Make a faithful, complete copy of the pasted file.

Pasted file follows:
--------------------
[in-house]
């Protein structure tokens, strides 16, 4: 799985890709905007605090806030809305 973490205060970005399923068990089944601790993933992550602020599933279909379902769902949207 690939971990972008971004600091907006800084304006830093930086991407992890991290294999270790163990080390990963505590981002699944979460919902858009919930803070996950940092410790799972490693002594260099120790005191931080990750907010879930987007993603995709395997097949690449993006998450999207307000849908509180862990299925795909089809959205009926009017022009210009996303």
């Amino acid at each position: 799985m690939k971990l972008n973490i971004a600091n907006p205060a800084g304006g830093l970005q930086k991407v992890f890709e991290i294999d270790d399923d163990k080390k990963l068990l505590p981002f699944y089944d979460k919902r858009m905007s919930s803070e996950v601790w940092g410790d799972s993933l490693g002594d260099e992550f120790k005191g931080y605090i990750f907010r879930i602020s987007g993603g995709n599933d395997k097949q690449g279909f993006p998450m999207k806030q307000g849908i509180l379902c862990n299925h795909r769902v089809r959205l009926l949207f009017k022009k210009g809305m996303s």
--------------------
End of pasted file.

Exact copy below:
[in-house]
């Protein structure tokens, strides 16, 4: 799985890709905007605090806030809305 973490205060970005399923068990089944601790993933992550602020599933279909379902769902949207 690939971990972008971004600091907006800084304006830093930086991407992890991290294999270790163990080390990963505590981002699944979460919902858009919930803070996950940092410790799972490693002594260099120790005191931080990750907010879930987007993603995709395997097949690449993006998450999207307000849908509180862990299925795909089809959205009926009017022009210009996303």
């Amino acid at each position: 799985m690939k971990l972008n973490i971004a600091n907006p205060a800084g304006g830093l970005q930086k991407v992890f890709e991290i294999d270790d399923d163990k080390k990963l068990l505590p981002f699944y089944d979460k919902r858009m905007s919930s803070e996950v601790w940092g410790d799972s993933l490693g002594d260099e992550f120790k005191g931080y605090i990750f907010r879930i602020s987007g993603g995709n599933d395997k097949q690449g279909f993006p998450m999207k806030q307000g849908i509180l379902c862990n299925h795909r769902v089809r959205l009926l949207f009017k022009k210009g809305m996303s």